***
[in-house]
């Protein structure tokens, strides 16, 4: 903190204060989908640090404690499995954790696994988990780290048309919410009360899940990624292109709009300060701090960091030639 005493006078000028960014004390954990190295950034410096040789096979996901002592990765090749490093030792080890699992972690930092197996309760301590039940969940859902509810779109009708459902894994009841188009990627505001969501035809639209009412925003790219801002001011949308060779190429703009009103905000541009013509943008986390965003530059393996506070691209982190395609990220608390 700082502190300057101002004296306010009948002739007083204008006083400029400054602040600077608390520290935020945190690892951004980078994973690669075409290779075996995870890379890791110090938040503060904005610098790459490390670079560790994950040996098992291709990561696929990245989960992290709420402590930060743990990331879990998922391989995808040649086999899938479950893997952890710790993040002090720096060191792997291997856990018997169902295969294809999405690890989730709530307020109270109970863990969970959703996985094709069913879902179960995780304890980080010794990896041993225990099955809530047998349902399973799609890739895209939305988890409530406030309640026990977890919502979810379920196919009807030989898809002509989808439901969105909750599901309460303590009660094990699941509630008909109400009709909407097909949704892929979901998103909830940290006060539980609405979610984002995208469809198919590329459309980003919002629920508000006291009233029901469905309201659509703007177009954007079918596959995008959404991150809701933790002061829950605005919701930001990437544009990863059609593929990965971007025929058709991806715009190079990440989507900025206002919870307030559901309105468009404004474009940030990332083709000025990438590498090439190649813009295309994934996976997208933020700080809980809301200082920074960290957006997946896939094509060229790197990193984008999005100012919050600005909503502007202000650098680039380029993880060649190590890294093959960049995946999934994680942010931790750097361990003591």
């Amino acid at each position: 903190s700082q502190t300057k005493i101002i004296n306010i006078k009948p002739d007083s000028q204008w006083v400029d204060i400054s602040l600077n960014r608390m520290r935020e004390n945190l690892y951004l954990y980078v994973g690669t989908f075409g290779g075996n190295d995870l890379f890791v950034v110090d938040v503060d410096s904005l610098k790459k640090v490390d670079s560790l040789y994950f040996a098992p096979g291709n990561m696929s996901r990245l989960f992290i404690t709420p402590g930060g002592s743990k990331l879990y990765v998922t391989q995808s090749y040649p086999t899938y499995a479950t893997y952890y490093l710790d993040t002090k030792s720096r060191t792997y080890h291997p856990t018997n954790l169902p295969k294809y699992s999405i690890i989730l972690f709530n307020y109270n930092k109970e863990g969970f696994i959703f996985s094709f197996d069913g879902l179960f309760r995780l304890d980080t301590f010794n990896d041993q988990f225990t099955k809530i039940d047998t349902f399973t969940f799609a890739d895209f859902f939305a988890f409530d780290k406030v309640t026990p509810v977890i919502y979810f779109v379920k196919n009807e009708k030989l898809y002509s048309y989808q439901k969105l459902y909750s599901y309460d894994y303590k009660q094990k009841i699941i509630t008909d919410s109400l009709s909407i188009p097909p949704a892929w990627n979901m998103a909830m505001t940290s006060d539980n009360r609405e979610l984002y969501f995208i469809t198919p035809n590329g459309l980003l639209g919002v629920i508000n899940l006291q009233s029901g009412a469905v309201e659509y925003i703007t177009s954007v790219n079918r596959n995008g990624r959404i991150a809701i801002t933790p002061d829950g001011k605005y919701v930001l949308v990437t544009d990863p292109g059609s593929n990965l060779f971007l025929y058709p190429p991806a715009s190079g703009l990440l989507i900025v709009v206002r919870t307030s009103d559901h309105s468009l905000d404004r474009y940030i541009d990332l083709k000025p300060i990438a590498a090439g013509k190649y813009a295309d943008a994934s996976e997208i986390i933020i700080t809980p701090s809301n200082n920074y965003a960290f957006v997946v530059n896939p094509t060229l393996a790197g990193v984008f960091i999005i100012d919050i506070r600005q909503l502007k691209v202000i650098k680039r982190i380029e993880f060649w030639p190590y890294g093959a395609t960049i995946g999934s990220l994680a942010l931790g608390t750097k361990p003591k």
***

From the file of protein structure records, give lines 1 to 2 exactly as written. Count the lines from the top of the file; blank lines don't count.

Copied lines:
[in-house]
């Protein structure tokens, strides 16, 4: 903190204060989908640090404690499995954790696994988990780290048309919410009360899940990624292109709009300060701090960091030639 005493006078000028960014004390954990190295950034410096040789096979996901002592990765090749490093030792080890699992972690930092197996309760301590039940969940859902509810779109009708459902894994009841188009990627505001969501035809639209009412925003790219801002001011949308060779190429703009009103905000541009013509943008986390965003530059393996506070691209982190395609990220608390 700082502190300057101002004296306010009948002739007083204008006083400029400054602040600077608390520290935020945190690892951004980078994973690669075409290779075996995870890379890791110090938040503060904005610098790459490390670079560790994950040996098992291709990561696929990245989960992290709420402590930060743990990331879990998922391989995808040649086999899938479950893997952890710790993040002090720096060191792997291997856990018997169902295969294809999405690890989730709530307020109270109970863990969970959703996985094709069913879902179960995780304890980080010794990896041993225990099955809530047998349902399973799609890739895209939305988890409530406030309640026990977890919502979810379920196919009807030989898809002509989808439901969105909750599901309460303590009660094990699941509630008909109400009709909407097909949704892929979901998103909830940290006060539980609405979610984002995208469809198919590329459309980003919002629920508000006291009233029901469905309201659509703007177009954007079918596959995008959404991150809701933790002061829950605005919701930001990437544009990863059609593929990965971007025929058709991806715009190079990440989507900025206002919870307030559901309105468009404004474009940030990332083709000025990438590498090439190649813009295309994934996976997208933020700080809980809301200082920074960290957006997946896939094509060229790197990193984008999005100012919050600005909503502007202000650098680039380029993880060649190590890294093959960049995946999934994680942010931790750097361990003591």